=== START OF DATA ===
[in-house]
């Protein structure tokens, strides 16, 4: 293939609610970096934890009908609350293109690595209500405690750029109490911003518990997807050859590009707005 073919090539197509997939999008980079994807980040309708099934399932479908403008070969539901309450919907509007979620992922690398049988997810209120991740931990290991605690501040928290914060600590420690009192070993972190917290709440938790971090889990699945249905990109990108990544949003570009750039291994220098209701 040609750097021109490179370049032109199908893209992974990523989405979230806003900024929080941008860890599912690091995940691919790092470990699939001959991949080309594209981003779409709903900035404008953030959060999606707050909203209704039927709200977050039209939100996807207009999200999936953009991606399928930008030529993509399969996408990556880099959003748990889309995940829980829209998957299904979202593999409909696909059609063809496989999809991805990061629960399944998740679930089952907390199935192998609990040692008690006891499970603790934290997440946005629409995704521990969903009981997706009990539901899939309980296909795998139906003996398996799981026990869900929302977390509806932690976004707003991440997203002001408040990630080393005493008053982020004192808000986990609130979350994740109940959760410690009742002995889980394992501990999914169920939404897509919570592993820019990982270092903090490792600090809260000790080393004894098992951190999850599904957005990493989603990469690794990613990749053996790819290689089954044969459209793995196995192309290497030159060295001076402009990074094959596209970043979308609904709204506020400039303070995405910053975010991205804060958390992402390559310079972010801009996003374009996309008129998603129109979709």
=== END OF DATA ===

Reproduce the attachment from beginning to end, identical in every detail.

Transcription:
[in-house]
């Protein structure tokens, strides 16, 4: 293939609610970096934890009908609350293109690595209500405690750029109490911003518990997807050859590009707005 073919090539197509997939999008980079994807980040309708099934399932479908403008070969539901309450919907509007979620992922690398049988997810209120991740931990290991605690501040928290914060600590420690009192070993972190917290709440938790971090889990699945249905990109990108990544949003570009750039291994220098209701 040609750097021109490179370049032109199908893209992974990523989405979230806003900024929080941008860890599912690091995940691919790092470990699939001959991949080309594209981003779409709903900035404008953030959060999606707050909203209704039927709200977050039209939100996807207009999200999936953009991606399928930008030529993509399969996408990556880099959003748990889309995940829980829209998957299904979202593999409909696909059609063809496989999809991805990061629960399944998740679930089952907390199935192998609990040692008690006891499970603790934290997440946005629409995704521990969903009981997706009990539901899939309980296909795998139906003996398996799981026990869900929302977390509806932690976004707003991440997203002001408040990630080393005493008053982020004192808000986990609130979350994740109940959760410690009742002995889980394992501990999914169920939404897509919570592993820019990982270092903090490792600090809260000790080393004894098992951190999850599904957005990493989603990469690794990613990749053996790819290689089954044969459209793995196995192309290497030159060295001076402009990074094959596209970043979308609904709204506020400039303070995405910053975010991205804060958390992402390559310079972010801009996003374009996309008129998603129109979709």